Unfortunately, I don’t have any of Hugh Brody’s books. Here are two article excerpts.
Life As A Hunter-Gatherer
Hugh Brody is a writer, anthropologist and filmmaker. From his experiences of hunter-gatherer culture gleaned from years of living and hunting with the Inuits of the Arctic and the salmon-fishing tribes in the Canadian Northwest, Brody reaches through everyday realities to reflect on the human condition.
Speaking to Outlook about his latest book, The Other Side Of Eden, Brody introduces us to the hunter-gatherer way of life and explores the misunderstandings and the historic division between hunter-gatherers and farmers.
Hunter-gatherers have always had a bad press. We think of them as primitive, whilst farmers are perceived as a definite step forward in human progress.
Having spent a great deal of his life living with hunter-gatherers Brody has not only observed, but he has attempted to absorb and truly understand people’s relationship with the land and is quick to dispel the myth that hunter-gatherers are uncivilised. He comments:
‘The thing about being with the Inuit is that you have a sense of being with the most gracious, most generous, most sophisticated of human beings. So far from being simple, they are very, very rich and complex.’
Having spent time with the Inuit in the early 1970s and ’80s, Brody was privy to great opportunities. He travelled with dog teams, ventured in the snow and even lived in snow houses. Living and working with the Inuit people he reversed the colonial relationship whereby the Inuit’s way of life is considered ignorant, and instead he asked the Inuit to teach him about their ways.
Already fluent in French, German and Hebrew, Brody has also learnt two Inuktitut dialects, and considers language to be the key to understanding cultures. Language he claims ‘reveals different ways of knowing the world.’ He elaborates:
‘Colonialism constitutes them as ignoramuses (developmentally defective / retarded) – vessels to be filled with the truth. But if you ask them to teach you their language you give them a chance to reverse this – you are the one who doesn’t know anything. Instead of saying ‘seal’ you say ‘penis’ and they all laugh at you.‘
The much-quoted fact that Inuit language has 347 words for snow would however surely be a hindrance to learning the language? Not according to Brody:
‘Hunter-gatherer language doesn’t have categories, they don’t have conceptual terms like snow – they have very specific words such as “snow that has recently fallen” or “snow that is falling through the air”, “snow that has been driven in the wind” and it goes on and on. But they are all very specific pieces of information about the environment; they are all translatable and learnable (sic). There is nothing terribly difficult or mysterious about it.’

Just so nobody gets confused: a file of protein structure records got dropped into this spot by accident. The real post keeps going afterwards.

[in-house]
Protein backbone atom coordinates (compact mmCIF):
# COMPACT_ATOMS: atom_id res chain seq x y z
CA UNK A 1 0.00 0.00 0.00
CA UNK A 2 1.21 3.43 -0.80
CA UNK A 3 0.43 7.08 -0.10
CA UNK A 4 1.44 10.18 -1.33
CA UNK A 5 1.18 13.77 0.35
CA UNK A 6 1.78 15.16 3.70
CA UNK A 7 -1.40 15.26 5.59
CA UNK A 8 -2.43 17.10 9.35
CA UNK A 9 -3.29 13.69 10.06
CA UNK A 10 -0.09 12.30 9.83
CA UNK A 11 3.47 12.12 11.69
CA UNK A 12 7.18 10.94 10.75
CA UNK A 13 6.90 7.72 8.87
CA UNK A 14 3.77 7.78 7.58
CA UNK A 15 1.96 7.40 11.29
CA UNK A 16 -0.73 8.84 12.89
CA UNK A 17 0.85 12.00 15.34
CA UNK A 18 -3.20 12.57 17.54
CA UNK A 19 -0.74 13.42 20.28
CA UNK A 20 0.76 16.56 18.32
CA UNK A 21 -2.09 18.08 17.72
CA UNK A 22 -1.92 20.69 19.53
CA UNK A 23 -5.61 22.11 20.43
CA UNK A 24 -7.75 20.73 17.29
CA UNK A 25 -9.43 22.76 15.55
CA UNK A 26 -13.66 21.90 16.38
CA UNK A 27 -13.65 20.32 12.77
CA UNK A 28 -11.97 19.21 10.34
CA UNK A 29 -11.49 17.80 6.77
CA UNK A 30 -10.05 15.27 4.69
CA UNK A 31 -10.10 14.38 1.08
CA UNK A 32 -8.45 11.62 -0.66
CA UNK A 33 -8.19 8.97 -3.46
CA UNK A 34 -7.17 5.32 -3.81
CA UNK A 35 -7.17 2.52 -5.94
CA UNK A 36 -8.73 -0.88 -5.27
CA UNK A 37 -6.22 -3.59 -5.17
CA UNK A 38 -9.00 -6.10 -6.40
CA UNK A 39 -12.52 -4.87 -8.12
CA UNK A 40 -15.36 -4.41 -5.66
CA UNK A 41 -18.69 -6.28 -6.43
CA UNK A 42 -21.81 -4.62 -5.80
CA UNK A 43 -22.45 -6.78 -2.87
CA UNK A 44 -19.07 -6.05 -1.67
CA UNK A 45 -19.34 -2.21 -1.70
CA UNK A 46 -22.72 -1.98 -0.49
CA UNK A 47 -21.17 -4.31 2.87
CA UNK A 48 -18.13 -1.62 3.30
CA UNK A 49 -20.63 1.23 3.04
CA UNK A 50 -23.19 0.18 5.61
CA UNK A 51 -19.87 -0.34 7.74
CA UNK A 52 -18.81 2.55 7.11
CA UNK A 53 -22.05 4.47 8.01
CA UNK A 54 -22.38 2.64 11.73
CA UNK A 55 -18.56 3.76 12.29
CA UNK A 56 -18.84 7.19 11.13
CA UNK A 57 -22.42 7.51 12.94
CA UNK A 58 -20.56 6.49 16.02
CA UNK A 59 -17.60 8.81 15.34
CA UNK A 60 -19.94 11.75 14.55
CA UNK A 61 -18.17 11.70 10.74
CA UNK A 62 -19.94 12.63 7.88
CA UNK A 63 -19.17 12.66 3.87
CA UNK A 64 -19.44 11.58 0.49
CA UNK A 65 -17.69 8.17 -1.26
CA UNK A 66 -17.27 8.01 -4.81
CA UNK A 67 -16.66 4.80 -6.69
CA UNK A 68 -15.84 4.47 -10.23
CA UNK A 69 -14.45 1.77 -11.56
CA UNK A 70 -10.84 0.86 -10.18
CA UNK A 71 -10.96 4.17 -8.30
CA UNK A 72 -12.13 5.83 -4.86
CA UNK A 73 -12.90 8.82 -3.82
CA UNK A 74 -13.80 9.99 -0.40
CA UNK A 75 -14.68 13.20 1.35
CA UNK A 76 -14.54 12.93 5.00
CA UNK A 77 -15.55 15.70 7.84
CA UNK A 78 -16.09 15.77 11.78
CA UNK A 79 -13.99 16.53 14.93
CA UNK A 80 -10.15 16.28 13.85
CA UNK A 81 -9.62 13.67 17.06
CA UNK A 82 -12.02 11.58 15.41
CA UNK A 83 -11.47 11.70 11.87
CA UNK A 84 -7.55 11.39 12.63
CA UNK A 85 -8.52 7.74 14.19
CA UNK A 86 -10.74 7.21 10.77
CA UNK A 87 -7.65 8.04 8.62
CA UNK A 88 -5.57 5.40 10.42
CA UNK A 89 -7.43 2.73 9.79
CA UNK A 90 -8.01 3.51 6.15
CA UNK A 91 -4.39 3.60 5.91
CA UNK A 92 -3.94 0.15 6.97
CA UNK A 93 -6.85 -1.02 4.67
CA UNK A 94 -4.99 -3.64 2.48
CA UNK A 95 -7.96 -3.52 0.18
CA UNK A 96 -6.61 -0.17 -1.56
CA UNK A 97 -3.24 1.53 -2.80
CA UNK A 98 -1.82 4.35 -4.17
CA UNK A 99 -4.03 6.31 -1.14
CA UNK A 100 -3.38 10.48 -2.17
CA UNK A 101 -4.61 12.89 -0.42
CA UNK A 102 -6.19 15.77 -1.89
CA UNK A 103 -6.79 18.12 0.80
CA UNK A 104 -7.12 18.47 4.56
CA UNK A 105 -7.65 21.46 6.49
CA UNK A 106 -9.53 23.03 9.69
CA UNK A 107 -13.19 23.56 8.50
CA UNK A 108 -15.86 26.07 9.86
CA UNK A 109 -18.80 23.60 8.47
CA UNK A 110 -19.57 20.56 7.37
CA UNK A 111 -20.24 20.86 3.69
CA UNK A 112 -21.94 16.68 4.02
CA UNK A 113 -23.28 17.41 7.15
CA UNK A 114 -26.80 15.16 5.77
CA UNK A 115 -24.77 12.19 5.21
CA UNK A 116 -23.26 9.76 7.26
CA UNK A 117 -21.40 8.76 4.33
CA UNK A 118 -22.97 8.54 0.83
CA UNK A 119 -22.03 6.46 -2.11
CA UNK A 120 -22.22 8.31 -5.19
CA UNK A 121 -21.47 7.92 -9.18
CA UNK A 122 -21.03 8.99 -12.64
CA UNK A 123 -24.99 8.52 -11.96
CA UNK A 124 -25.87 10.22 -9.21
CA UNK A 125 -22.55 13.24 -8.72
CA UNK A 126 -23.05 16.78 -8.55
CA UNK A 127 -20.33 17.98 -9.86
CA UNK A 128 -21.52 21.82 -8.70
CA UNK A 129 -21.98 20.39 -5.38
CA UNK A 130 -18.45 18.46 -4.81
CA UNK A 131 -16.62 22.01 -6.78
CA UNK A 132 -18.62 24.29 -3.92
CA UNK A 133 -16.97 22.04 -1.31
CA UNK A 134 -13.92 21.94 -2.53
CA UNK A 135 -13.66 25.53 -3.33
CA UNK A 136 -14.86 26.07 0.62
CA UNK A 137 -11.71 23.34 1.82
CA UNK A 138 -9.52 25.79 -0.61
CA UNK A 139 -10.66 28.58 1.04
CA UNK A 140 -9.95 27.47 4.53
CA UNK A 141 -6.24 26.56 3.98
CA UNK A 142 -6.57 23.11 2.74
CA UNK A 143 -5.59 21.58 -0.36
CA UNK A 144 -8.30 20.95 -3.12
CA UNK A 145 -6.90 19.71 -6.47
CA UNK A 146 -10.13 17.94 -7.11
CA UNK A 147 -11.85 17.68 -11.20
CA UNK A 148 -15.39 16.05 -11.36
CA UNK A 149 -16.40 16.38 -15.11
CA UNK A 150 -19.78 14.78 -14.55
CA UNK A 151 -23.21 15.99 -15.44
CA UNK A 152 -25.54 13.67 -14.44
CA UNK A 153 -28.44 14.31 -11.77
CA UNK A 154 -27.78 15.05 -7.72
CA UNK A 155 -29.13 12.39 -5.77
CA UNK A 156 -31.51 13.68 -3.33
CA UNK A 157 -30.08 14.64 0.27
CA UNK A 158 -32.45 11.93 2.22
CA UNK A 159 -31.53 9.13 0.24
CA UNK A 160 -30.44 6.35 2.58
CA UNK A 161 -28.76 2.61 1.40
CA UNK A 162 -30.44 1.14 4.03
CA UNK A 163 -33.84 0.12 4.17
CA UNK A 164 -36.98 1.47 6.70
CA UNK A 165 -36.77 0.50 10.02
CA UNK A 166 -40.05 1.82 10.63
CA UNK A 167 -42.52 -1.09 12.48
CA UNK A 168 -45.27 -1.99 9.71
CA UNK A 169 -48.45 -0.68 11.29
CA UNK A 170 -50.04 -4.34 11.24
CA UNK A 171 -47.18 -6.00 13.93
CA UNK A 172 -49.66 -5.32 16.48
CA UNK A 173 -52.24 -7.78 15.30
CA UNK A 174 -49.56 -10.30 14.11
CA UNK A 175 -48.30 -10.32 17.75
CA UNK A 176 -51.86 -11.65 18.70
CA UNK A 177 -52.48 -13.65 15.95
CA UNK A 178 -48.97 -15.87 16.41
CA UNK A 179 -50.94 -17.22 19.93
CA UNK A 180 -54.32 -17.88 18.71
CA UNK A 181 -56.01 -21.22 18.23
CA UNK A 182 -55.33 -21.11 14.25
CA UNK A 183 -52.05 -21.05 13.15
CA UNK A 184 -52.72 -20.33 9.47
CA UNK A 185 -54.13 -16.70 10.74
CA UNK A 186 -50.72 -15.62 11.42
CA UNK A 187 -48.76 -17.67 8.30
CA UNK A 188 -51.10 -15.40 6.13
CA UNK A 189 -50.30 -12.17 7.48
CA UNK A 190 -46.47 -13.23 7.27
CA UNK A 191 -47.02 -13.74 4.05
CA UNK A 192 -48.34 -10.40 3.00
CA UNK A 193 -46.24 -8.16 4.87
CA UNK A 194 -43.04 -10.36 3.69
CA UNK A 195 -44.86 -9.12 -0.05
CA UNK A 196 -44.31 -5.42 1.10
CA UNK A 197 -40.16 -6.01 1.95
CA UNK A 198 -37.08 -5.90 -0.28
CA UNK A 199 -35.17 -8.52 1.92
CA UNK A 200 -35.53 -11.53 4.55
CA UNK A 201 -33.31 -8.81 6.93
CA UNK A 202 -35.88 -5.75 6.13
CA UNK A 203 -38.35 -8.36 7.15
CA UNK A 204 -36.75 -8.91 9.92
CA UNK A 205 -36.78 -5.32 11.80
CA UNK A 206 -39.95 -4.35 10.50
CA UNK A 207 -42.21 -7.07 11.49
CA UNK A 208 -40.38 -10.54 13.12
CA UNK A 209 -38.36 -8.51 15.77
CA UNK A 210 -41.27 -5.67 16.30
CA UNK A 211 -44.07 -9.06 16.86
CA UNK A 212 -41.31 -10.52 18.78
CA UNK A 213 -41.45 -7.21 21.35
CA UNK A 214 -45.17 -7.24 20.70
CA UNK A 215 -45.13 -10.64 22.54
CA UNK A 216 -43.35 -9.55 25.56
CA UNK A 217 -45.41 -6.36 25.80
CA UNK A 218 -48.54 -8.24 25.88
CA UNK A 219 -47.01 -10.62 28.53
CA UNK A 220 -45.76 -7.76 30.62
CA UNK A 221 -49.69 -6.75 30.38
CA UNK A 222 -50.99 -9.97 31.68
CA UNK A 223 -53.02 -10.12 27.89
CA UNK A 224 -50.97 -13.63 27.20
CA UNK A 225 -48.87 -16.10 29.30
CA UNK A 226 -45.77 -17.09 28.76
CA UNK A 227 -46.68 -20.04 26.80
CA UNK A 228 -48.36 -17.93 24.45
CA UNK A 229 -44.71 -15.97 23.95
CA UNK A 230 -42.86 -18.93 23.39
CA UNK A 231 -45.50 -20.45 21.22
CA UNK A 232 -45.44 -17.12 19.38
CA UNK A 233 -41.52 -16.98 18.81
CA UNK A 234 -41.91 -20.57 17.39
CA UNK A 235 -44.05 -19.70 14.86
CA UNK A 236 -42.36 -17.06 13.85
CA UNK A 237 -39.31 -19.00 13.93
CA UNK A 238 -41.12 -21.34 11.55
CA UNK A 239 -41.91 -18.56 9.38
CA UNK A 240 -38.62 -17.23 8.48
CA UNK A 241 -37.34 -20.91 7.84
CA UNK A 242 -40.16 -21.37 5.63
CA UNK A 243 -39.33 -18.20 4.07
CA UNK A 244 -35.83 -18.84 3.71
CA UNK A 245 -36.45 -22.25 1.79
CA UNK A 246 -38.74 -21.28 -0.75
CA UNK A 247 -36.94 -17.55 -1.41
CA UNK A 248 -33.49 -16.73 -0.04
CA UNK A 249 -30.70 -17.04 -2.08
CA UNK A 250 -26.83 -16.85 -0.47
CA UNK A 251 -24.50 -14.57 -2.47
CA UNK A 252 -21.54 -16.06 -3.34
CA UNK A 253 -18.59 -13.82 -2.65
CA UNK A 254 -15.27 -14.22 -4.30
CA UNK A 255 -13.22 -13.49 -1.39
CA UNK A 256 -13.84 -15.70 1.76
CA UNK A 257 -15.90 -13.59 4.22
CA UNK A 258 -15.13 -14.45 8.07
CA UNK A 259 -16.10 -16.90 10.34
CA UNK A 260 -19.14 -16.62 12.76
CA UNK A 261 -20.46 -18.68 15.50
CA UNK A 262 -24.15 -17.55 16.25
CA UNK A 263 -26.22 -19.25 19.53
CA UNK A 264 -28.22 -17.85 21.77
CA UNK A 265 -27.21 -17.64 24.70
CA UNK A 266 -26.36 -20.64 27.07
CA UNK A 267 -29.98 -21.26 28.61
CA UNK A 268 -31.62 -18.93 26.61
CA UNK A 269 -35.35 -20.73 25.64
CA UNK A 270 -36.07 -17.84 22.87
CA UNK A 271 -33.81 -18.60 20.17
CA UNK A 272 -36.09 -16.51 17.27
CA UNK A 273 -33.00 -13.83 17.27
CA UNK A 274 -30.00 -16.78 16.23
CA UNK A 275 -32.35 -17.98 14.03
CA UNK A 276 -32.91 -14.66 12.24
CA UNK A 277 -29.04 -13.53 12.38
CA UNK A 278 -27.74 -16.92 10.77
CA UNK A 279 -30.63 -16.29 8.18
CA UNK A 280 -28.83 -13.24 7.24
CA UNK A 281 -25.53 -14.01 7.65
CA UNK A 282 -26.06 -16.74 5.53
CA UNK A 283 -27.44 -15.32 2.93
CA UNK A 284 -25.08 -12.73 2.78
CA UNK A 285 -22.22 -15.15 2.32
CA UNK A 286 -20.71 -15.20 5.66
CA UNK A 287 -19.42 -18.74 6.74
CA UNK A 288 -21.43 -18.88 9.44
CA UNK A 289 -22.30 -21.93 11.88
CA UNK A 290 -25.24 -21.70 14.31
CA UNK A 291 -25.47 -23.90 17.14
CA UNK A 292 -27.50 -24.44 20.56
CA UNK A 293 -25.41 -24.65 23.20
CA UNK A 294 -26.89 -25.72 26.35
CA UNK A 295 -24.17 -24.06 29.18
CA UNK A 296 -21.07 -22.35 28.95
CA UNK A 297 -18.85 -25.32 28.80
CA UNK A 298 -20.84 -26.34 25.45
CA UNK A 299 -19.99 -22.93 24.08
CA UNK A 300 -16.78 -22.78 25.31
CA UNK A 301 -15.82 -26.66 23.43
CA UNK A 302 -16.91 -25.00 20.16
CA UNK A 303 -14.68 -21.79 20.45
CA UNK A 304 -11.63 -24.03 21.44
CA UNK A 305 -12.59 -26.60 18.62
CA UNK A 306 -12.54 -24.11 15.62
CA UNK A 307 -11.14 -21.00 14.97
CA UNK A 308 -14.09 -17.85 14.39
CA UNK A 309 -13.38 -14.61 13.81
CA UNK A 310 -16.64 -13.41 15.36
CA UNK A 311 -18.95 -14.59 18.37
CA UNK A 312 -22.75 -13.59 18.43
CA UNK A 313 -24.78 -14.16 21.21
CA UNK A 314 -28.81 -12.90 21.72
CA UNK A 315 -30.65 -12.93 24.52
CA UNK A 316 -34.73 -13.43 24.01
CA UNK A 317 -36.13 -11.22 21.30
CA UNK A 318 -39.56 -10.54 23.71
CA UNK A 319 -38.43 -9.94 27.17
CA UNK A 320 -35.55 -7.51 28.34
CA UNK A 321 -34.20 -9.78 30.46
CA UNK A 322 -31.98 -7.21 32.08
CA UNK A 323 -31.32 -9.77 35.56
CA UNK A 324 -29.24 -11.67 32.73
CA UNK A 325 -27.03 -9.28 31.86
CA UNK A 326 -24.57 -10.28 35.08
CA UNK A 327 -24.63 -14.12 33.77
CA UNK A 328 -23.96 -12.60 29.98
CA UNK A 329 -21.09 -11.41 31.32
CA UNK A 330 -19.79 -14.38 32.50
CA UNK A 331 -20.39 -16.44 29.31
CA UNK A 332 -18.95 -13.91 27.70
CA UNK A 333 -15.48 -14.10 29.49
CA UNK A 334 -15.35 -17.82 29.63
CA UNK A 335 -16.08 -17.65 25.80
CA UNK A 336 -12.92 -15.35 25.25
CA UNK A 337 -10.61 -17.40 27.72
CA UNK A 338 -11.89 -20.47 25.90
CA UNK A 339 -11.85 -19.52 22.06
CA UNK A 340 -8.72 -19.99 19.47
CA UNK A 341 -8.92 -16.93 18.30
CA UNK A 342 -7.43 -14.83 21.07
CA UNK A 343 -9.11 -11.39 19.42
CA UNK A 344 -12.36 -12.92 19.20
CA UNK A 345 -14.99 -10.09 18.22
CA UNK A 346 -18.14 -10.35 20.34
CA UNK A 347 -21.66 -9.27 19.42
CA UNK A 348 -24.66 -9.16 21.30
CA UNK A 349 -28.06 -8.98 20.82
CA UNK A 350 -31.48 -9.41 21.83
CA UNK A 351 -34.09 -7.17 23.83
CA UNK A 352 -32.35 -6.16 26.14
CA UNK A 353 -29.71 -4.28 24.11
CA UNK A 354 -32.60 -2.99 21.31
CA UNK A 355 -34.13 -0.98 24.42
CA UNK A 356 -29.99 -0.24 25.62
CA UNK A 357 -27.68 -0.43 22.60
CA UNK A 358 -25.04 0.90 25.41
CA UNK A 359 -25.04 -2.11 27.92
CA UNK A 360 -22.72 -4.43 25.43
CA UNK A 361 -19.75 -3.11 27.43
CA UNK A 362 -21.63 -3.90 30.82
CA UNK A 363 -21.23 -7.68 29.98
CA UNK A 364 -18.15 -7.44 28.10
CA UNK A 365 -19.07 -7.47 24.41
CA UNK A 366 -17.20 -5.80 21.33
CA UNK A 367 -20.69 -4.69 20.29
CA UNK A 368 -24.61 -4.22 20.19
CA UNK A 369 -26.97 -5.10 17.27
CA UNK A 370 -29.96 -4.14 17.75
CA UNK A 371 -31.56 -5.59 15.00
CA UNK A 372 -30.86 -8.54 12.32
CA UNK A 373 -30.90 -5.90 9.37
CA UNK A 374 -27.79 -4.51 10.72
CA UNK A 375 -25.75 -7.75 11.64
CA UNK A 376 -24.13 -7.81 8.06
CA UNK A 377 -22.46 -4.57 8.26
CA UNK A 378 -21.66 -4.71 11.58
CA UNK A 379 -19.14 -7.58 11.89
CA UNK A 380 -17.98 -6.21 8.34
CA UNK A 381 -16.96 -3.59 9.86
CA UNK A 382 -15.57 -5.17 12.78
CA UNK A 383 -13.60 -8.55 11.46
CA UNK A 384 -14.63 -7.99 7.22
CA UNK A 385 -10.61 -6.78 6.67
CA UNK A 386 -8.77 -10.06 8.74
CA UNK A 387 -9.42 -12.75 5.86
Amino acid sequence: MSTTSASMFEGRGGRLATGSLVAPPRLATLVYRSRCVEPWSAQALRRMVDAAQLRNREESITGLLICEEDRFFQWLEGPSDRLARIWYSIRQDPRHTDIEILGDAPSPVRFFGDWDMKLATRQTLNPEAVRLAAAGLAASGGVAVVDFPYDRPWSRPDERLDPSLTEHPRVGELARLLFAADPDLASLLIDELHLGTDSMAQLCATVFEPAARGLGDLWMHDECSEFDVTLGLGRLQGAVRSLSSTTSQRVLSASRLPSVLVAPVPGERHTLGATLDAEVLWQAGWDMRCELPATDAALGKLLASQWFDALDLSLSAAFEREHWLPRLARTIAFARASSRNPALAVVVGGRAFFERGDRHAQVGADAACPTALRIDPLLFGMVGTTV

It seems that ASD Asperger types are not the only humans to use concrete language that is highly detailed and specific, especially in describing objects in the natural environment. This language is the basis of scientific observation. Would psychologists “categorize” the Inuit as “developmentally disordered”? YES.
Settlers and Nomads
To Brody the hunter-gatherer culture is one, which is both respectful of the planet and of its people. He discusses the Inuits relaxed attitude towards child discipline and marvels at their subsistence existence.
However he is aware that these can also be the very qualities that have led others to be dismissive of the hunter-gatherer way of life. Believing the popular conception of farmers as the settlers and hunter-gatherers as nomads to be untrue, he comments:
‘We have this idea that farmers are deeply settled in their places, whereas hunter-gatherers are roaming around like the beast of the fields …Integral to the story of farming is people going out on the land and colonising it.’
‘Colonising, frontiers and new settlements are absolutely at the heart of the story of agriculture. Whereas in fact hunter-gatherers are completely committed to one place because their success depends on their knowledge of the one place and their knowledge is not transferable.’
The Demise of the Hunter-Gatherer
The idea that farming is associated with a quest for more land has led Brody to theorise the demise of the hunter-gatherer. Central to the Inuit culture is a conviction that their land is ‘Eden and exile must be avoided’, if this is the case why do they struggle to control their traditional territories? Brody explains:
‘More farms lead to more people, and more people lead to more farms and so you get a cycle which causes drastic population expansion and these people go to the land of the hunter-gatherers. On the whole history shows that the hunter-gatherer was driven out or completely absorbed into the farming world.’
‘… have been driven out by the aggression and the very success of farming. Farming is a very brilliant device for accumulating surplus food and for having lots of children.‘ (overpopulation and its dire consequences)
Where farming is not possible, hunter-gathering communities continue to exist. Those who survive struggle to maintain their identity and, with more and more children attending English speaking schools, they fear that they will lose their language. Brody explains: